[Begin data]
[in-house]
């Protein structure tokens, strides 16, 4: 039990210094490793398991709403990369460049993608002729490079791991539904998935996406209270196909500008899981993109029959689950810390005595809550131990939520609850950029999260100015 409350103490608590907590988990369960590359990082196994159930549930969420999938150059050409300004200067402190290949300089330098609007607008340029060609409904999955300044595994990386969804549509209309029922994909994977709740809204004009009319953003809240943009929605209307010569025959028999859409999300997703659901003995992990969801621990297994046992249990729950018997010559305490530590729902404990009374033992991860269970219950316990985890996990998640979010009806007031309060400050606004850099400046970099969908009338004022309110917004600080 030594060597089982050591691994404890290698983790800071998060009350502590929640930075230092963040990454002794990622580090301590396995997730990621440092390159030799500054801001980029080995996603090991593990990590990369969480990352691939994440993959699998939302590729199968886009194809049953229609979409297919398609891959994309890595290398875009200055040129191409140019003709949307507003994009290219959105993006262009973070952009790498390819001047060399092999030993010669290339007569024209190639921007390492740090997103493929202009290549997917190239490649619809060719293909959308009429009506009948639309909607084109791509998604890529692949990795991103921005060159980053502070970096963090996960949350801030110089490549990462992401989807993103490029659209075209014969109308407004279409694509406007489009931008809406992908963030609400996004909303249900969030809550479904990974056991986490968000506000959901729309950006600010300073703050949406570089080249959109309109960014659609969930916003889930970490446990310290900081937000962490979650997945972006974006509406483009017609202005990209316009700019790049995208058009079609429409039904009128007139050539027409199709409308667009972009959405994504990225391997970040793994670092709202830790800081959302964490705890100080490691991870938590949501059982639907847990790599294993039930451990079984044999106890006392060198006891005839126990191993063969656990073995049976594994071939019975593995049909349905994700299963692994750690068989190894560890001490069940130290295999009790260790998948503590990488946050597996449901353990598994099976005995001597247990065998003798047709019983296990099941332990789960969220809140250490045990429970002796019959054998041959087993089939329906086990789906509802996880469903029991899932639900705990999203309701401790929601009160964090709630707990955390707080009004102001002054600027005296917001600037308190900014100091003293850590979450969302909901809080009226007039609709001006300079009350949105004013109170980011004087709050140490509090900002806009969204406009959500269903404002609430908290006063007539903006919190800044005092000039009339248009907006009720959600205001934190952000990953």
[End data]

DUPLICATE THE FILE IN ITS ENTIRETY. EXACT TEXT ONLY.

[in-house]
């Protein structure tokens, strides 16, 4: 039990210094490793398991709403990369460049993608002729490079791991539904998935996406209270196909500008899981993109029959689950810390005595809550131990939520609850950029999260100015 409350103490608590907590988990369960590359990082196994159930549930969420999938150059050409300004200067402190290949300089330098609007607008340029060609409904999955300044595994990386969804549509209309029922994909994977709740809204004009009319953003809240943009929605209307010569025959028999859409999300997703659901003995992990969801621990297994046992249990729950018997010559305490530590729902404990009374033992991860269970219950316990985890996990998640979010009806007031309060400050606004850099400046970099969908009338004022309110917004600080 030594060597089982050591691994404890290698983790800071998060009350502590929640930075230092963040990454002794990622580090301590396995997730990621440092390159030799500054801001980029080995996603090991593990990590990369969480990352691939994440993959699998939302590729199968886009194809049953229609979409297919398609891959994309890595290398875009200055040129191409140019003709949307507003994009290219959105993006262009973070952009790498390819001047060399092999030993010669290339007569024209190639921007390492740090997103493929202009290549997917190239490649619809060719293909959308009429009506009948639309909607084109791509998604890529692949990795991103921005060159980053502070970096963090996960949350801030110089490549990462992401989807993103490029659209075209014969109308407004279409694509406007489009931008809406992908963030609400996004909303249900969030809550479904990974056991986490968000506000959901729309950006600010300073703050949406570089080249959109309109960014659609969930916003889930970490446990310290900081937000962490979650997945972006974006509406483009017609202005990209316009700019790049995208058009079609429409039904009128007139050539027409199709409308667009972009959405994504990225391997970040793994670092709202830790800081959302964490705890100080490691991870938590949501059982639907847990790599294993039930451990079984044999106890006392060198006891005839126990191993063969656990073995049976594994071939019975593995049909349905994700299963692994750690068989190894560890001490069940130290295999009790260790998948503590990488946050597996449901353990598994099976005995001597247990065998003798047709019983296990099941332990789960969220809140250490045990429970002796019959054998041959087993089939329906086990789906509802996880469903029991899932639900705990999203309701401790929601009160964090709630707990955390707080009004102001002054600027005296917001600037308190900014100091003293850590979450969302909901809080009226007039609709001006300079009350949105004013109170980011004087709050140490509090900002806009969204406009959500269903404002609430908290006063007539903006919190800044005092000039009339248009907006009720959600205001934190952000990953």